Coal mining is at the center of “Gray Mountain”, John Grisham’s latest legal thriller. In it, a young New York attorney takes a temporary internship in a small Virginia coal mining town and is reluctantly drawn into a battle against some of the area’s large coal mining companies.
It’s 2008 and Samantha Kofer becomes a casualty of the economic meltdown – she’s furloughed from her prestigious job as a real estate attorney in a large Manhattan law firm. As a condition of her furlough, she’s given the option to keep her health insurance and possibly return to the firm if she agrees to spend a year working as an unpaid intern at a non-profit. (This part seemed weird and contrived to me. Why would a firm ever offer such an arrangement?) She ends up in a legal aid clinic in western Virginia where, for the first time, she gets to practice “real” law. Many of her clients have been impacted, directly or indirectly, by the mining industry, which Grisham absolutely villainizes. As Samantha begins to feel satisfied by the help she provides to her impoverished clients, she’s faced with a decision – stay or return to New York when her commitment is up.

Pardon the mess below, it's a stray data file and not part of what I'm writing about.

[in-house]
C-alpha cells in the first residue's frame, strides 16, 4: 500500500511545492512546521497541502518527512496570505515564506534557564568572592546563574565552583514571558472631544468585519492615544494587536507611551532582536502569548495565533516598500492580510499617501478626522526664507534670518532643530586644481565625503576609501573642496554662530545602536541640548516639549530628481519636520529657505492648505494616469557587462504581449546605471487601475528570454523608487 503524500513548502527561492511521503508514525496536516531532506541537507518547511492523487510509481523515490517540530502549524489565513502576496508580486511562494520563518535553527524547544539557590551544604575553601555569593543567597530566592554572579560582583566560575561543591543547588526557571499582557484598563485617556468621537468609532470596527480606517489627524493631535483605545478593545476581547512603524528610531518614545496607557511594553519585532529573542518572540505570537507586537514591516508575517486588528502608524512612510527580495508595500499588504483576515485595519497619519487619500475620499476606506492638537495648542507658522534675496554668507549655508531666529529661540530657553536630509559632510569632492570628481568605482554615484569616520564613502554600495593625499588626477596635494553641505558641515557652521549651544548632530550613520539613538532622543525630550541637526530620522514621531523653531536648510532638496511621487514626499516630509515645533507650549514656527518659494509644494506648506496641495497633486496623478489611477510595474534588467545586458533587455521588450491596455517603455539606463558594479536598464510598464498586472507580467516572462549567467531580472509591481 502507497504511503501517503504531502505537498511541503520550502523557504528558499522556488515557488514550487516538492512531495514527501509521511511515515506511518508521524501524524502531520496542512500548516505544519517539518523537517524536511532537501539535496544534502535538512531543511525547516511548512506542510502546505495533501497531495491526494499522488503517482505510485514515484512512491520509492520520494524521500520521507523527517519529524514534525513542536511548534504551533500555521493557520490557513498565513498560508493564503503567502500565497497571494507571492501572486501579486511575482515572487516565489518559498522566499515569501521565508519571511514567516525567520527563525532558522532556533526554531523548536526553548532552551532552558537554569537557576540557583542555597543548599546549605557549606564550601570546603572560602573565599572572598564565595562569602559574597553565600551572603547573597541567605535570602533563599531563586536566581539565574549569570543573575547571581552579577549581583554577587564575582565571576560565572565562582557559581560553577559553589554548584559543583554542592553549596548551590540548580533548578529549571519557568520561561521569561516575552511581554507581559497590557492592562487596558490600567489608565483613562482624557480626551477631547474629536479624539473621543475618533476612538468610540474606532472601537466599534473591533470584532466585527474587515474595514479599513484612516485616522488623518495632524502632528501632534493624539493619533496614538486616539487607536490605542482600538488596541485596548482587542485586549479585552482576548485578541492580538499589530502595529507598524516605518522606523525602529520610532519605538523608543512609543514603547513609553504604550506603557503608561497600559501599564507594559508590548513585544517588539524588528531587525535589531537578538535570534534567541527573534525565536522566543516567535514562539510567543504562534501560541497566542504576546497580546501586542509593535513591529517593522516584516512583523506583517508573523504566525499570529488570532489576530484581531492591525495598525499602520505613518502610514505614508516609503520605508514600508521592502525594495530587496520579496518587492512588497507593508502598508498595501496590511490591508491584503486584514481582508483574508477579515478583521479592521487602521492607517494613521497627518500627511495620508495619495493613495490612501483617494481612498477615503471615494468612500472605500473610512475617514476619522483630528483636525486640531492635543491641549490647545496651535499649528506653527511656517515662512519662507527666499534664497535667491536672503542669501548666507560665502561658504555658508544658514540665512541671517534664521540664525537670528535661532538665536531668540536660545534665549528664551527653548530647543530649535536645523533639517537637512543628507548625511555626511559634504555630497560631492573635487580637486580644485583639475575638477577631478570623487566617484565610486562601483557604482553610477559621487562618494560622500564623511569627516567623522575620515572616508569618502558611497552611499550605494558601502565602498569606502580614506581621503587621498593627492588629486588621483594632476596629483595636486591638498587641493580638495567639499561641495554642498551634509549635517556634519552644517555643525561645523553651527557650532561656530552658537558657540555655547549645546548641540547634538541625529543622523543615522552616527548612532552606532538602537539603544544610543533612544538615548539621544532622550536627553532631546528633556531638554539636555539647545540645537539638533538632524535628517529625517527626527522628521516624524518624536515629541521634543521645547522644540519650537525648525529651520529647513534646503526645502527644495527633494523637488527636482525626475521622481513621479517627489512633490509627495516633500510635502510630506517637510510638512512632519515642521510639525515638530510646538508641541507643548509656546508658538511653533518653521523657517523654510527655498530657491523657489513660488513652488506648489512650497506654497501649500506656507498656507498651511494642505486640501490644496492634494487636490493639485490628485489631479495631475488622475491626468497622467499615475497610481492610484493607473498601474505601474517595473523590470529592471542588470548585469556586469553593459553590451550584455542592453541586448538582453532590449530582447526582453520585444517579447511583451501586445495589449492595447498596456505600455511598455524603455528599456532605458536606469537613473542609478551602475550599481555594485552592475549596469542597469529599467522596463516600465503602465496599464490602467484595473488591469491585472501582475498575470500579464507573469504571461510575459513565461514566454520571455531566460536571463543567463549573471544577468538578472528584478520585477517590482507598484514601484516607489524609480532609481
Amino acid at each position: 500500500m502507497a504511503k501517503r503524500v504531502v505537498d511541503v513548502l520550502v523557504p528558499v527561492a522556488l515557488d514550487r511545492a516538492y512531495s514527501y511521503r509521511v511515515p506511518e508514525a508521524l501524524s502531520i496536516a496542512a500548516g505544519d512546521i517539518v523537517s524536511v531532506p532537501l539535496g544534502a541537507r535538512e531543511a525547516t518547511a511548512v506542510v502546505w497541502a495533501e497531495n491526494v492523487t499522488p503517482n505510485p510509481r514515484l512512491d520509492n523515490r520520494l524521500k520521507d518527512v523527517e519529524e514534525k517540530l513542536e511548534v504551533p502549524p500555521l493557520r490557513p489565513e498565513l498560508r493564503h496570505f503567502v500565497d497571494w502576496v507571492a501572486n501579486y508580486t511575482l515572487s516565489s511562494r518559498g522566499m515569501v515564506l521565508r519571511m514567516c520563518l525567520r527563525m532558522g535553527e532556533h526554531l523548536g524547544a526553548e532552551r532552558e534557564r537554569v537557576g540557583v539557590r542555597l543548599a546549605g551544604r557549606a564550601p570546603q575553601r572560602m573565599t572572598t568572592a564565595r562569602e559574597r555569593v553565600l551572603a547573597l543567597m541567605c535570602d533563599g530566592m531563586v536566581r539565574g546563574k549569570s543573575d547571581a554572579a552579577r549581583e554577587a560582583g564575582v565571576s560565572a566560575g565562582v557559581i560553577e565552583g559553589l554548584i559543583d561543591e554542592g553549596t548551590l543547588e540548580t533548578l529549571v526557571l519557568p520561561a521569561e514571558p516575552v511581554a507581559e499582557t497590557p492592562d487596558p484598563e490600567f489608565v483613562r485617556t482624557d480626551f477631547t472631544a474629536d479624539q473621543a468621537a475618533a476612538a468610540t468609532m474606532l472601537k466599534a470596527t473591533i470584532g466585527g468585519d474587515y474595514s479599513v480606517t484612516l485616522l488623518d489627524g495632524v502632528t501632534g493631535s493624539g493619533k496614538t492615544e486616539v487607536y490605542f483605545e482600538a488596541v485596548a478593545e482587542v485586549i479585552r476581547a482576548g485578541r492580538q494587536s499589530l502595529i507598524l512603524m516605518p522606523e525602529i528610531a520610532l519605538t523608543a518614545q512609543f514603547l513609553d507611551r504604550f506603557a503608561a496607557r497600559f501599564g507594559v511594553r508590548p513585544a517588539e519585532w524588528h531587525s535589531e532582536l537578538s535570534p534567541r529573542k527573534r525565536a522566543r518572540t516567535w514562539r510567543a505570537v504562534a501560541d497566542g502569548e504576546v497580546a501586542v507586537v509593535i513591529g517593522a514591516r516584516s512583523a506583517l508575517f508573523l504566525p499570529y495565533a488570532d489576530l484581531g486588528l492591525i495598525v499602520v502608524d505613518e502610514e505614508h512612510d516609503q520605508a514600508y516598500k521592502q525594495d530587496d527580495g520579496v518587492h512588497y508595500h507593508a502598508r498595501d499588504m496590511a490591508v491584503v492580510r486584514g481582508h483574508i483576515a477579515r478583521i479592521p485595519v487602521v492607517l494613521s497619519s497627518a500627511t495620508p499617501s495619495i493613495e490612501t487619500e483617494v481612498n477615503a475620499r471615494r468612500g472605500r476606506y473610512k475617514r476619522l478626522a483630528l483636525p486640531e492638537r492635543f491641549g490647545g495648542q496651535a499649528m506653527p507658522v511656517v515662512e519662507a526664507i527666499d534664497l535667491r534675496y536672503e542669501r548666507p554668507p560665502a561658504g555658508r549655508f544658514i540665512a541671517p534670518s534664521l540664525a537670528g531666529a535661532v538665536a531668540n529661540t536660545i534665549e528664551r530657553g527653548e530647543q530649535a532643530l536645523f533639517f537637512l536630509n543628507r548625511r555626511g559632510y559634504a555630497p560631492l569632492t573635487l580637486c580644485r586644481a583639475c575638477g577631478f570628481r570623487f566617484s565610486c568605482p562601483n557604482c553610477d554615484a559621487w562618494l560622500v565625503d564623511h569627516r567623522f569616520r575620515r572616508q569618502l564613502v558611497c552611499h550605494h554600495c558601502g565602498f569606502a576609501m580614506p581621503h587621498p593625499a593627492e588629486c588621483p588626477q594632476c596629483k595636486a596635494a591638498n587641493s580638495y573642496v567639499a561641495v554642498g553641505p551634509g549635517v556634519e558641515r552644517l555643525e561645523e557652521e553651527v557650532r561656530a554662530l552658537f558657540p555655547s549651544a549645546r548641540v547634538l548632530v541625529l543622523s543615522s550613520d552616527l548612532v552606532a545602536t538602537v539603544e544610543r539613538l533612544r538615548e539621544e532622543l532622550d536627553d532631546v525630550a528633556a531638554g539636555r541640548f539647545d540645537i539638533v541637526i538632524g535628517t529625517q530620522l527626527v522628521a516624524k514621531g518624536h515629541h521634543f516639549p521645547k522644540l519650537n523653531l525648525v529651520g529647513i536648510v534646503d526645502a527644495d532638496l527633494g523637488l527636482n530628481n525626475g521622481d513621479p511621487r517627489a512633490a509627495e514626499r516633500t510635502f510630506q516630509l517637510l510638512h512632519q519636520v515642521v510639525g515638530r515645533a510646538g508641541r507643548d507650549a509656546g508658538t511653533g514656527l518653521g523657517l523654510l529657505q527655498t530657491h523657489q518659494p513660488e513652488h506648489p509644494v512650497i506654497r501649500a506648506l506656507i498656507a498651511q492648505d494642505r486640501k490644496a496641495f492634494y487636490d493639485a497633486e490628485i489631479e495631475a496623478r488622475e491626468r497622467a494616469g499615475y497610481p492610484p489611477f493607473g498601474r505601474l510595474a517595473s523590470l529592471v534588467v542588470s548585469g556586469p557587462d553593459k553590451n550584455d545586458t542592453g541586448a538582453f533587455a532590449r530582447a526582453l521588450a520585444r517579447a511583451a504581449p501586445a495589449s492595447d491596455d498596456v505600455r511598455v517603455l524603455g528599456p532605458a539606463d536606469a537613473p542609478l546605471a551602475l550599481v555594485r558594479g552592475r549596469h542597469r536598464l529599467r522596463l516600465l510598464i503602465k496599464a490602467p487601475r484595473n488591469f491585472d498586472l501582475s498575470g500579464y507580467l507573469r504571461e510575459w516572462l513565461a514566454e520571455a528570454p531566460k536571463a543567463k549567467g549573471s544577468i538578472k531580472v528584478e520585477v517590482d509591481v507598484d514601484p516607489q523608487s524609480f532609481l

I had a mixed reaction to this book. I liked the first 90%, but the ending was disappointing. It was kind of odd and definitely anticlimactic. I generally like John Grisham’s writing style – it’s concise and moves the story right along – but in this case he plowed right through the ending.
But there were several things to like about “Gray Mountain”. I liked that Samantha began to enjoy law again once she was able to use her skills to directly help people, rather than just editing contracts 80 hours a week. It was also interesting and appalling to learn about the coal industry. Assuming this is an accurate depiction, what some of them are doing to their workers and to the environment is terrible. I think I need to research this topic some more.
I don’t really recommend this book, mostly because there are many other books more worthy of your time. Plus, I just can’t get past that ending…
Have you read some John Grisham? Which of his novels do YOU recommend?